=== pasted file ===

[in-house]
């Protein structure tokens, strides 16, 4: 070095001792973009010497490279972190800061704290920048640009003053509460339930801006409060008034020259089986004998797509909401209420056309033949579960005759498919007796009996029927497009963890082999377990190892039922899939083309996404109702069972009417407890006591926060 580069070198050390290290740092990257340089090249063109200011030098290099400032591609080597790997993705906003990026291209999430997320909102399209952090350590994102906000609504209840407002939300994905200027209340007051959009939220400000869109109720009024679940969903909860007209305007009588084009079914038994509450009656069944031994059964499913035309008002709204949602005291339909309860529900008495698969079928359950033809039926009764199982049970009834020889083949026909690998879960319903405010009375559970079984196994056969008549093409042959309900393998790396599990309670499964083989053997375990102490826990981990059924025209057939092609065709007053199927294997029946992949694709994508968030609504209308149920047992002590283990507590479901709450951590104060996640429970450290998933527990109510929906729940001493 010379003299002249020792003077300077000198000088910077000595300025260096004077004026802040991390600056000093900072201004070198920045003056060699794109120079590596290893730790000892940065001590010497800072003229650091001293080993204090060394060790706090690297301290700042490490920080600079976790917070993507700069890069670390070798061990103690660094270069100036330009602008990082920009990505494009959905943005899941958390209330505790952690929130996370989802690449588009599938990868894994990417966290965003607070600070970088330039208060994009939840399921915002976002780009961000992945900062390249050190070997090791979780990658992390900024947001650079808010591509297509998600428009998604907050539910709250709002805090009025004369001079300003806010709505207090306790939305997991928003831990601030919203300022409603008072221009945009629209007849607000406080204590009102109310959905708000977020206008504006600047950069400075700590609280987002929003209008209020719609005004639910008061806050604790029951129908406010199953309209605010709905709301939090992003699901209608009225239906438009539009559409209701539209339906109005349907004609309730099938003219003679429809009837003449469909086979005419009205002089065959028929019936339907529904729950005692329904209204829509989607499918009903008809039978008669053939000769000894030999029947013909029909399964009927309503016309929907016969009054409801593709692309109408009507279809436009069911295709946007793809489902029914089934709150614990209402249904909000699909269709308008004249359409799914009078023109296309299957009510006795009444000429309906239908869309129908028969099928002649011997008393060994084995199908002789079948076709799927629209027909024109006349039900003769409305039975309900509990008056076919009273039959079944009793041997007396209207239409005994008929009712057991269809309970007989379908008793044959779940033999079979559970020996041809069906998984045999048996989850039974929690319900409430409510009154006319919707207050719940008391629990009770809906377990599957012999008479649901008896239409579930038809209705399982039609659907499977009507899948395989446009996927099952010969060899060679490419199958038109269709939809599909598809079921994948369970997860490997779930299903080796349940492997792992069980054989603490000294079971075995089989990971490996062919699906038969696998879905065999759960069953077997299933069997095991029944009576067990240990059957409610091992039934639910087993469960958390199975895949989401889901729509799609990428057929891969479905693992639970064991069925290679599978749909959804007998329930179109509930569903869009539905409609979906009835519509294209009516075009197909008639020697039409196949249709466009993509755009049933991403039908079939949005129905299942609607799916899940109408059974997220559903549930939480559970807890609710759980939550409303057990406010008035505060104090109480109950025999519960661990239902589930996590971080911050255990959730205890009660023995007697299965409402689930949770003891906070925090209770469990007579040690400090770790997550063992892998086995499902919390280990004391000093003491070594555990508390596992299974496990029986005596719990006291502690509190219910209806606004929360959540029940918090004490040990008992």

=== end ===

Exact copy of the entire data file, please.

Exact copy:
[in-house]
């Protein structure tokens, strides 16, 4: 070095001792973009010497490279972190800061704290920048640009003053509460339930801006409060008034020259089986004998797509909401209420056309033949579960005759498919007796009996029927497009963890082999377990190892039922899939083309996404109702069972009417407890006591926060 580069070198050390290290740092990257340089090249063109200011030098290099400032591609080597790997993705906003990026291209999430997320909102399209952090350590994102906000609504209840407002939300994905200027209340007051959009939220400000869109109720009024679940969903909860007209305007009588084009079914038994509450009656069944031994059964499913035309008002709204949602005291339909309860529900008495698969079928359950033809039926009764199982049970009834020889083949026909690998879960319903405010009375559970079984196994056969008549093409042959309900393998790396599990309670499964083989053997375990102490826990981990059924025209057939092609065709007053199927294997029946992949694709994508968030609504209308149920047992002590283990507590479901709450951590104060996640429970450290998933527990109510929906729940001493 010379003299002249020792003077300077000198000088910077000595300025260096004077004026802040991390600056000093900072201004070198920045003056060699794109120079590596290893730790000892940065001590010497800072003229650091001293080993204090060394060790706090690297301290700042490490920080600079976790917070993507700069890069670390070798061990103690660094270069100036330009602008990082920009990505494009959905943005899941958390209330505790952690929130996370989802690449588009599938990868894994990417966290965003607070600070970088330039208060994009939840399921915002976002780009961000992945900062390249050190070997090791979780990658992390900024947001650079808010591509297509998600428009998604907050539910709250709002805090009025004369001079300003806010709505207090306790939305997991928003831990601030919203300022409603008072221009945009629209007849607000406080204590009102109310959905708000977020206008504006600047950069400075700590609280987002929003209008209020719609005004639910008061806050604790029951129908406010199953309209605010709905709301939090992003699901209608009225239906438009539009559409209701539209339906109005349907004609309730099938003219003679429809009837003449469909086979005419009205002089065959028929019936339907529904729950005692329904209204829509989607499918009903008809039978008669053939000769000894030999029947013909029909399964009927309503016309929907016969009054409801593709692309109408009507279809436009069911295709946007793809489902029914089934709150614990209402249904909000699909269709308008004249359409799914009078023109296309299957009510006795009444000429309906239908869309129908028969099928002649011997008393060994084995199908002789079948076709799927629209027909024109006349039900003769409305039975309900509990008056076919009273039959079944009793041997007396209207239409005994008929009712057991269809309970007989379908008793044959779940033999079979559970020996041809069906998984045999048996989850039974929690319900409430409510009154006319919707207050719940008391629990009770809906377990599957012999008479649901008896239409579930038809209705399982039609659907499977009507899948395989446009996927099952010969060899060679490419199958038109269709939809599909598809079921994948369970997860490997779930299903080796349940492997792992069980054989603490000294079971075995089989990971490996062919699906038969696998879905065999759960069953077997299933069997095991029944009576067990240990059957409610091992039934639910087993469960958390199975895949989401889901729509799609990428057929891969479905693992639970064991069925290679599978749909959804007998329930179109509930569903869009539905409609979906009835519509294209009516075009197909008639020697039409196949249709466009993509755009049933991403039908079939949005129905299942609607799916899940109408059974997220559903549930939480559970807890609710759980939550409303057990406010008035505060104090109480109950025999519960661990239902589930996590971080911050255990959730205890009660023995007697299965409402689930949770003891906070925090209770469990007579040690400090770790997550063992892998086995499902919390280990004391000093003491070594555990508390596992299974496990029986005596719990006291502690509190219910209806606004929360959540029940918090004490040990008992």